Apple’s Plan to Dump Samsung for TSMC Makes Watchers Nervous

| Analysis

Apple has been rumored to be moving its chip production from Samsung to Taiwan Semiconductor Manufacturing Company (TSMC) is raising concerns in the industry over TSMC's ability to handle the load. Apple's chip needs are "expected to be huge," according to DigiTimes, and industry watchers are concerned about how TSMC will balance Apple's orders with the orders of its existing customers.

That list of existing customers includes Altera, Qualcomm and Nvidia, as TSMC is a major manufacturer for fabless chip designers. Chips from those companies are used in all manner of cell phones, smartphones, tablets, and computers, and a disruption in those supplies would be felt in multiple industries.

Like those three companies, Apple is also a fabless chip designer with one very important customer, Apple itself. The company uses its own Ax line of ARM processors in its iPhones and iPads, and until now Apple has relied solely on Samsung to produce the chips it designs.

Until Now...

That's supposedly changing, however; Apple cut Samsung out of the loop when it designed the A6 processor that powers the iPhone 5. In October, rumors kicked up in earnest that Apple was also planning to cut Samsung out of the manufacturing loop, too, and move production to TSMC.

This comes in the midst of an epic patent battle between Apple and Samsung, where Apple is a huge customer of the South Korean giant and a competitor, too. The late Steve Jobs reportedly felt betrayed that Samsung would take his company's money and then rip off iOS when making Android smartphones.

The two firms have been fighting tooth and nail in court rooms around the world since then, but Apple has been doing what it can to stop feeding Samsung manufacturing profits. For its part, Samsung has reportedly fired Apple as a customer of battery components.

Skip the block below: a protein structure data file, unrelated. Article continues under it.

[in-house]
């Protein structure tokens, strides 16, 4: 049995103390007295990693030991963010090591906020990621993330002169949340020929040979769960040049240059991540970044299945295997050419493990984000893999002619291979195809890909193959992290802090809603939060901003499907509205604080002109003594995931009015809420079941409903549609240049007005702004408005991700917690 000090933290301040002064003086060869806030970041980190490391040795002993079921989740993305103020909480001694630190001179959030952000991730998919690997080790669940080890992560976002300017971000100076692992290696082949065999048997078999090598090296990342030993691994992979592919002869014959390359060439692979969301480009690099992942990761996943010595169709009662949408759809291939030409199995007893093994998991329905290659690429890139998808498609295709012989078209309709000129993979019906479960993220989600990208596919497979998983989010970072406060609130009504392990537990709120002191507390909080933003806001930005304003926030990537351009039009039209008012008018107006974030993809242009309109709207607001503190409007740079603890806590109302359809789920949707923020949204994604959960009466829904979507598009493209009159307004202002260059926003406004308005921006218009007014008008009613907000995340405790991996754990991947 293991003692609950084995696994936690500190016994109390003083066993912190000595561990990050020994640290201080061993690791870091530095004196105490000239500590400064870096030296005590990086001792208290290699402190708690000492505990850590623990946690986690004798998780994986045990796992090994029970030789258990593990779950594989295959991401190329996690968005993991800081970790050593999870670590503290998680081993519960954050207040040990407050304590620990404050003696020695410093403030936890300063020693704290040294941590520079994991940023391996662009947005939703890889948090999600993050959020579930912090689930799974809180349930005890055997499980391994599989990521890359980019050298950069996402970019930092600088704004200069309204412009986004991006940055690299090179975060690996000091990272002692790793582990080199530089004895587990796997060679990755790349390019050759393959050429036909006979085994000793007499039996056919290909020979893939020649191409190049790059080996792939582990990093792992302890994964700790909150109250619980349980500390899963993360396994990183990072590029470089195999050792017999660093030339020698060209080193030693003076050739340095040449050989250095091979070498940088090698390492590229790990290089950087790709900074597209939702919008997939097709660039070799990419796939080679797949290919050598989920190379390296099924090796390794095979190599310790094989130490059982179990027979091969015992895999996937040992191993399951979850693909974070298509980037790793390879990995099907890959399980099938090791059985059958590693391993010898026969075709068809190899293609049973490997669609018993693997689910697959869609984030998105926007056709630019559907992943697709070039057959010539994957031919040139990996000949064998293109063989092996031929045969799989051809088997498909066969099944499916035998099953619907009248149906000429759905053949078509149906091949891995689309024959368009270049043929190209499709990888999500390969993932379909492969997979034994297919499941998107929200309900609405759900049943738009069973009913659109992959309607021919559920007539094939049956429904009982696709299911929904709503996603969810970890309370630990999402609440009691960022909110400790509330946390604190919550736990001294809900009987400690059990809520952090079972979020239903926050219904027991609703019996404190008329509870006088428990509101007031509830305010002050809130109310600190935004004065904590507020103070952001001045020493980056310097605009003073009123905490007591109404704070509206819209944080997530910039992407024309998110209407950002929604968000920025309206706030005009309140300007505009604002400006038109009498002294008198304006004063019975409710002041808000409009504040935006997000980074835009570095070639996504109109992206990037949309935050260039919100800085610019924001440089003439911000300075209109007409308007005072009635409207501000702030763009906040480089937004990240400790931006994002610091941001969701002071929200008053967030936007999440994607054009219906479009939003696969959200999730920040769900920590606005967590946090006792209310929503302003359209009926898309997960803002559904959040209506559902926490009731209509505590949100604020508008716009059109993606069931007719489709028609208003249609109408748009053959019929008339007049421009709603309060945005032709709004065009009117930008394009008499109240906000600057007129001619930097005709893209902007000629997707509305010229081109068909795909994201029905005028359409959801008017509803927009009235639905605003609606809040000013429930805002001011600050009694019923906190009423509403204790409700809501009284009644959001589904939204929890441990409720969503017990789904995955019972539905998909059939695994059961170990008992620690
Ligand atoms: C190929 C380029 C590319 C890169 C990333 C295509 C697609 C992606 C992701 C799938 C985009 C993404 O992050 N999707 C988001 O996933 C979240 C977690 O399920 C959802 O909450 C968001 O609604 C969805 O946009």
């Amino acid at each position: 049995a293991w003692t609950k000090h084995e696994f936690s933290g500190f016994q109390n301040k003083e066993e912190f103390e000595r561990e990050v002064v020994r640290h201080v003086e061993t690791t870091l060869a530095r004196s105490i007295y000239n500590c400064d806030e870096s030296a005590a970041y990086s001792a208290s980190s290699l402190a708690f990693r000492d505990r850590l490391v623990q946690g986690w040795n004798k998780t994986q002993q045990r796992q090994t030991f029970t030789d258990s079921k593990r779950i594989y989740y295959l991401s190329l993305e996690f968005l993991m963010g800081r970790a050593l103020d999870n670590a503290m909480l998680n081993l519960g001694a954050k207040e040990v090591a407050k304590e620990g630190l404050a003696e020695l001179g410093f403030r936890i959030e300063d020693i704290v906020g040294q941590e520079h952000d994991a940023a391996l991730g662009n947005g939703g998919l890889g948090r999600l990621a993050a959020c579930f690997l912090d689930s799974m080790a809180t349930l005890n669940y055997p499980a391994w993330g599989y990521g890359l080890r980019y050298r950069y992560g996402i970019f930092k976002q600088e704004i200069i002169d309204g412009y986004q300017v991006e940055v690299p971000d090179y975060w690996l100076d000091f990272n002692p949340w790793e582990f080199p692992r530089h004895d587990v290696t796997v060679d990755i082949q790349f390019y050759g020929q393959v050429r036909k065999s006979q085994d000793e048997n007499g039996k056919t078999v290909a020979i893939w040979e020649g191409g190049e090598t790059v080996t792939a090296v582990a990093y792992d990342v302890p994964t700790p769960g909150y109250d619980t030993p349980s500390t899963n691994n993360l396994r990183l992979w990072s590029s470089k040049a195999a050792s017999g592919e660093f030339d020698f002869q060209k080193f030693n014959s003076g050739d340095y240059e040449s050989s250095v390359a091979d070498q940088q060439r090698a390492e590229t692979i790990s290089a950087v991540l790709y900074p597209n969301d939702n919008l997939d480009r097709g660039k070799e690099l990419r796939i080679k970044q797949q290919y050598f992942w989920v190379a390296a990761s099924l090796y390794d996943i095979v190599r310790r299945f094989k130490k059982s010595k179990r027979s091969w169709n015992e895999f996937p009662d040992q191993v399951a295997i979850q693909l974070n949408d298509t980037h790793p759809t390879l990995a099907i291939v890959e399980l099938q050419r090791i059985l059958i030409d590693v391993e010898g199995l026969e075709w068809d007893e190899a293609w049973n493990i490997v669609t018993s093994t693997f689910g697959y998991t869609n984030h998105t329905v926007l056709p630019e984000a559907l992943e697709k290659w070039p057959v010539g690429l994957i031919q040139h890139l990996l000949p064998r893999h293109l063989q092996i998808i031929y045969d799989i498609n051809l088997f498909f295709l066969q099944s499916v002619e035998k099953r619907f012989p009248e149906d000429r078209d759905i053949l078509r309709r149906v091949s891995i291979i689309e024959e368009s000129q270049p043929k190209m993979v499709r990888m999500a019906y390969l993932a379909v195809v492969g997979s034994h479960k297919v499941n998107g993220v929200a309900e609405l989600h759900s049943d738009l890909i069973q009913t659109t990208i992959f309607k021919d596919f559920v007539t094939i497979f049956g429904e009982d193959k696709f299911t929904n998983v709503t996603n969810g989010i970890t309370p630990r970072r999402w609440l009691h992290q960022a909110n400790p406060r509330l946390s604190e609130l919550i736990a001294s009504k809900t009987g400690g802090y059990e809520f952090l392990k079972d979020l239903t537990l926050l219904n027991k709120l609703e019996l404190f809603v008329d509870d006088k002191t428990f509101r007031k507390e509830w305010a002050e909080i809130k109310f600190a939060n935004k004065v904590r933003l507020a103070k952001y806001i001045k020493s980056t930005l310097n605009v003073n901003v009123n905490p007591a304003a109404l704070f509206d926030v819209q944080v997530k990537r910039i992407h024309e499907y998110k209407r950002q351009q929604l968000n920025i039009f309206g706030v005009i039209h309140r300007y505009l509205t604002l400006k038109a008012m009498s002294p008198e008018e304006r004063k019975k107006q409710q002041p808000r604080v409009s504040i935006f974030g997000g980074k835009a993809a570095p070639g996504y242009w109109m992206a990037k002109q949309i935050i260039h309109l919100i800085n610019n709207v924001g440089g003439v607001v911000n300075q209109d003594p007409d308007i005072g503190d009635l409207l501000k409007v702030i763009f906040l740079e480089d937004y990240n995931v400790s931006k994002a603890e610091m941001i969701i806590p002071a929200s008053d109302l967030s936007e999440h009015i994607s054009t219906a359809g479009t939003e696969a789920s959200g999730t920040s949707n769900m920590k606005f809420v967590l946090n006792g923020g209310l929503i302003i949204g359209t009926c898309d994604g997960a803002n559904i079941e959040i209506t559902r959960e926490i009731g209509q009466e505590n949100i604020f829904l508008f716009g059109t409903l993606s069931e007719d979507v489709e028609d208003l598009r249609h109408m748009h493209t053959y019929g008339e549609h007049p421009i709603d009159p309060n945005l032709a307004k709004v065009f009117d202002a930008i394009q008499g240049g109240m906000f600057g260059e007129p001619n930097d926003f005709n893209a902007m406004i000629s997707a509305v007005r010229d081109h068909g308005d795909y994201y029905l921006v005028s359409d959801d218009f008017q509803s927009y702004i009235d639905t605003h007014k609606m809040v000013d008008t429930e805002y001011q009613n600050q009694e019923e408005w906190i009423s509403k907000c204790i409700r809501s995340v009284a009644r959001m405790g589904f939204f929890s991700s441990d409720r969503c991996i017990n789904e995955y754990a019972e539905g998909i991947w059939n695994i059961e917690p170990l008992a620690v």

Back to TSMC: this is a major company in the world of electronics today, and the company's existing contracts feed millions of products. At the same time, TSMC doesn't want to become a one-customer company due to the risk of that one customer, Apple, changing its mind in the future.

AppleInsider Via noted that TSMC reportedly turned down U$1 billion to become an Apple-only company, but with Apple needing some 200 million processors per year—give or take—what Apple wants Apple is likely to get.

According to DigiTimes, "While being capable of providing sufficient capacity to Apple, TSMC also does not want to upset its existing major clients, the observers noted. Allocating efficiently its production capacity will be a focus for the foundry in 2013, the observers believe."

To meet Apple's demand, TSMC would have to produce at least 200,000 Apple wafers per year. Earlier this year, TSMC's chairman said that it could conceivably dedicate one or even two of its fabs to "one customer," code for Apple.

TSMC broke ground on its sixth fab in February, suggesting that the company has enough capacity to handle the influx of Apple orders. The reality, however, is that if it can't handle it all, Samsung is going to have some extra capacity on its hand.

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4 Comments

Lee Dronick

Hopefully Apple looked at TSMC’s ability to meet Apple’s needs.

zeth006

Good luck with that. TSMC already lost a couple of customers to Samsung within the past year. 

Now, I’m not saying there isn’t a strategic reason to shift away contract work from Samsung to TSMC. But when you consider TSMC’s not-so-shiny track record with 28nm fabbing, their delays, and their long lines of customers who’re becoming similarly wary of being placed at the end of the line, one has to wonder whether there might be repercussions.

It would be a different story if Intel were to scale up their fabbing operations and become proven alternative

iJack

I think they may move some of this foundry work to Japan, where there is apparently a fair bit of slack to be had.  You read it here first.

zeth006

Japan? Japan doesn’t have any foundry operations.

Gotta love fanboys. Substitute [expletive deleted] for facts.

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